Founder of Apple, Steve Jobs
How it works
“Founder of Apple, Steve Jobs, in his infamous speech, “Stanford Commencement Speech,” discusses the hardships he faced throughout his life and how it led him to where he is today. Jobs’ purpose is to emphasize the importance of following your heart and your intuition. He adopts an encouraging tone in order to convince his powerful life message to his graduating audience. Throughout his speech, Jobs breaks his life into three stories, each having its own rhetorical device. He begins his speech by informing his audience about his early life and the struggles he faced, such as surprisingly dropping out of Reed College.
Jobs implies an uplifting tone by having “trust that it would all work out okay” (6), even though he never graduated nor had his own dorm room. Jobs uses this tone throughout his speech in order to support his idea that there is always hope. Even when it feels like your life is falling apart, “you have to trust in something — your gut, destiny, life, karma, whatever — because believing that the dots will connect down the road will give you the confidence to follow your heart,” (10). He encourages his audience to stay optimistic and hopeful for the future.
How it works
Jobs moves to his second story by complicating that he got fired from the company he originally started — Apple. He utilizes aphorism by announcing that everything happens for a reason, and praises that “it was awful tasting medicine, but I guess the patient needed it,” (17). He gives advice to his audience to never losing faith, to always keep looking for what you want, and to never settle. Steve Jobs admits that even the most successful people go through several struggles throughout their life by sharing his past conflicts with his audience.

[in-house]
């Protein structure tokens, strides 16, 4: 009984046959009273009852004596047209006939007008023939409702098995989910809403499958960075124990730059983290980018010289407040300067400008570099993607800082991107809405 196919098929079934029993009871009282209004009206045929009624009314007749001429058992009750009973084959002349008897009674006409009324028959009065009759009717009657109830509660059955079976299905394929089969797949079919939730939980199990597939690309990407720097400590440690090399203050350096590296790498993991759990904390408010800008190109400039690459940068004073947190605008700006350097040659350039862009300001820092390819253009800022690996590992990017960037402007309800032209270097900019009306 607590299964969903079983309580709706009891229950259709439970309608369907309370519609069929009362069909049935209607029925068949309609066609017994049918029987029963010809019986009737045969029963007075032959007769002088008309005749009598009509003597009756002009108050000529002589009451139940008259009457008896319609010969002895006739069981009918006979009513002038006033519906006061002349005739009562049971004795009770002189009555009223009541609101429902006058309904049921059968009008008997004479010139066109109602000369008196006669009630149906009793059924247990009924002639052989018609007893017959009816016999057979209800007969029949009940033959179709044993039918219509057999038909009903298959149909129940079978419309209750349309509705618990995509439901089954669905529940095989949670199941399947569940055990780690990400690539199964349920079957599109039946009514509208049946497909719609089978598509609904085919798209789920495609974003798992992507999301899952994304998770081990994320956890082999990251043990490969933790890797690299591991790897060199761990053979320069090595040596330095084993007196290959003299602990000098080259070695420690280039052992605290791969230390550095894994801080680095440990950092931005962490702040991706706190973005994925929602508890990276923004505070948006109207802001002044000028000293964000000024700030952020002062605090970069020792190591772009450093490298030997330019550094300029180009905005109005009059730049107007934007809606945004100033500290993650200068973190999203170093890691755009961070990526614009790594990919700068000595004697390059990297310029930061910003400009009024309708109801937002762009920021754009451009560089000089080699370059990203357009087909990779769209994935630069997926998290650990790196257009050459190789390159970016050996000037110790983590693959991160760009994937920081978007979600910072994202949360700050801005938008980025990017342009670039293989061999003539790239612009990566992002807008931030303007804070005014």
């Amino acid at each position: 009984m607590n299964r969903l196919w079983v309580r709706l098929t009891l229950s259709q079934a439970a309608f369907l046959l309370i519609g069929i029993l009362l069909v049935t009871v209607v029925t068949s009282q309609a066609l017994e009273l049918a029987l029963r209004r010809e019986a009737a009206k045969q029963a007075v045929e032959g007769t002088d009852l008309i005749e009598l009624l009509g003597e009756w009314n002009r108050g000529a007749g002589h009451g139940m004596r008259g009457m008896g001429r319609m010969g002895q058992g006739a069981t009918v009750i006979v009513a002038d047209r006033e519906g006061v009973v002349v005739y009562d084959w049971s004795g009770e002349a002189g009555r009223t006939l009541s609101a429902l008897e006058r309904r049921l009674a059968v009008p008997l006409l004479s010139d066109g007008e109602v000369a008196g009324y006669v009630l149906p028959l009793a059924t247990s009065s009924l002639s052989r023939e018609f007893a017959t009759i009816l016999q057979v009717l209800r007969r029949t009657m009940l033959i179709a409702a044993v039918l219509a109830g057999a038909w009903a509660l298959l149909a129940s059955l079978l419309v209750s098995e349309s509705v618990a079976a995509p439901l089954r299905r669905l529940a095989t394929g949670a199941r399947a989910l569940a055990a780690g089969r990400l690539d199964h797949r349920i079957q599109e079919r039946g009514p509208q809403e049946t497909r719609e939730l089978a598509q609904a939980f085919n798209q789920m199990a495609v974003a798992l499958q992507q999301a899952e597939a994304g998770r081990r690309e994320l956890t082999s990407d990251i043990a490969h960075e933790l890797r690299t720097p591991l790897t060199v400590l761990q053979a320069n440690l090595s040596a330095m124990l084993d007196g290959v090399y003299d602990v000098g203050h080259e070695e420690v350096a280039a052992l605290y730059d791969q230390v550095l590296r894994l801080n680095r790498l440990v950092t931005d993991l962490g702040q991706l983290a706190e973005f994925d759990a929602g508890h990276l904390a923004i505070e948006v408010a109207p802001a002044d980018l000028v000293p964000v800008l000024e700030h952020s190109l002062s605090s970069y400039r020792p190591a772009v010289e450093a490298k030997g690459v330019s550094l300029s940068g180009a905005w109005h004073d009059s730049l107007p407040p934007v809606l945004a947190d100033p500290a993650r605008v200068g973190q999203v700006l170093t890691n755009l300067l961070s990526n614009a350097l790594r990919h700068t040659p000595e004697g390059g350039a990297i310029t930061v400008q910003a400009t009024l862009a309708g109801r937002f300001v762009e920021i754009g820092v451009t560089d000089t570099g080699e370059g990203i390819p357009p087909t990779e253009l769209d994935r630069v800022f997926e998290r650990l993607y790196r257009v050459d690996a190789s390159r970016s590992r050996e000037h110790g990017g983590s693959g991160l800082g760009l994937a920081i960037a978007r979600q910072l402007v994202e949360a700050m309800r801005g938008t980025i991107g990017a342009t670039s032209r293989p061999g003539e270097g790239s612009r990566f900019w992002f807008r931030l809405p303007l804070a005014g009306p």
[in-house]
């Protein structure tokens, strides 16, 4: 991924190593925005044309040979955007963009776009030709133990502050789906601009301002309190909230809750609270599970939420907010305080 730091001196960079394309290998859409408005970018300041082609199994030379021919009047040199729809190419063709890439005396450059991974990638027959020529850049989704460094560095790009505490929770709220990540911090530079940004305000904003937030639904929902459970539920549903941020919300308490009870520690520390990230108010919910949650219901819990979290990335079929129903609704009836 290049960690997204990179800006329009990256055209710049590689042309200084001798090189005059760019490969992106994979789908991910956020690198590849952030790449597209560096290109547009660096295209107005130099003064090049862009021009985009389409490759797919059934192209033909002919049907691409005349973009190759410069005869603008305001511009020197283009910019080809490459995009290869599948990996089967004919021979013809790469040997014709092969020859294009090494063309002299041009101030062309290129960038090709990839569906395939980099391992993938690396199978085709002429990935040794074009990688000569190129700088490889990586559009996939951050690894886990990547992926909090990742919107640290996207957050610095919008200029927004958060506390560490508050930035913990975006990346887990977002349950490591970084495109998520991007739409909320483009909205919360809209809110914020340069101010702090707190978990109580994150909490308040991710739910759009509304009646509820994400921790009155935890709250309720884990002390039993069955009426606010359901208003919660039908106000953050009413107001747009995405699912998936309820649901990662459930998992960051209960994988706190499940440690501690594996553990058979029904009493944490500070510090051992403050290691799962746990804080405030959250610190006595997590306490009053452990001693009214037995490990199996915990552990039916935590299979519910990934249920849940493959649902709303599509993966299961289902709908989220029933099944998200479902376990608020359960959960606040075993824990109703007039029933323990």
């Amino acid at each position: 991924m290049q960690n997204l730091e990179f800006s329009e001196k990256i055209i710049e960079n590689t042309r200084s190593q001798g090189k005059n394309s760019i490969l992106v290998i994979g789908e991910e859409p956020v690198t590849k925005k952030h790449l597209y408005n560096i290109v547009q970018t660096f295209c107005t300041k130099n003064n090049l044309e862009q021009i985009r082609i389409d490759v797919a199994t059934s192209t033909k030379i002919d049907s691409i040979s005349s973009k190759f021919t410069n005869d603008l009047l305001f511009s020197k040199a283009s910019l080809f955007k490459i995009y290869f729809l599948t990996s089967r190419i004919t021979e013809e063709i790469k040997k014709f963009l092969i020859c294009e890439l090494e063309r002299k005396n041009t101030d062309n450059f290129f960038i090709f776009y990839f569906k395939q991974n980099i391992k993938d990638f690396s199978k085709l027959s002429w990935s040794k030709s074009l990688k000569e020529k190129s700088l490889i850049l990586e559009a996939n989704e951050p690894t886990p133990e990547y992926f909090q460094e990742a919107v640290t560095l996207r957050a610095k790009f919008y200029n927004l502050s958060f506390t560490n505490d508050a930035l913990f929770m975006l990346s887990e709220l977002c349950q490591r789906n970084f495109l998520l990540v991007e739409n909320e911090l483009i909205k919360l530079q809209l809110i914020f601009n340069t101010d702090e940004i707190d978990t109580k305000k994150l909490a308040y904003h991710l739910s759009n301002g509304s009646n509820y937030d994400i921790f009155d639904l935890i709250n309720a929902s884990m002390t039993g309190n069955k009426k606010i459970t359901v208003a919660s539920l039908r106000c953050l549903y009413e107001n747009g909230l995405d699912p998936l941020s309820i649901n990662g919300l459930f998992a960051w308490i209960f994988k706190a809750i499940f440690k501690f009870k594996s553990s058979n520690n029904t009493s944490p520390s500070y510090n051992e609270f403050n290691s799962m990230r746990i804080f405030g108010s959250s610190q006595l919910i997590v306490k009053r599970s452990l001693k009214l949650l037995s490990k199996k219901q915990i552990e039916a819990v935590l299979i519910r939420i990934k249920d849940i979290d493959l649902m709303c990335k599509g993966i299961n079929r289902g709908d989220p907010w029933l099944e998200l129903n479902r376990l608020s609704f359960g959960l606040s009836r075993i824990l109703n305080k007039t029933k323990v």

Jobs closes his commencement speech by telling his third and last story that relates to his near-death experience. Being told by doctors he only had a few months left to live helped him learn the importance of “making the big choices in life,” (22). Miraculously, he was cured with surgery, before it was too late. Jobs includes repetition when he refers to The Whole Earth Catalog by Stewart Brand to “stay hungry. Stay foolish,” (28-29). He repeats these words in order to really get his point across to his graduates to never be satisfied with themselves. Never let go of your appetite, always continue to chase your dreams, go after new ideas, and take risks.
To wrap it up, Steve Jobs connects with his audience through the use of rhetorical devices, such as tone, aphorism, and repetition, by describing his challenging personal life. He ends with the message of never giving up, even if something seems completely impossible”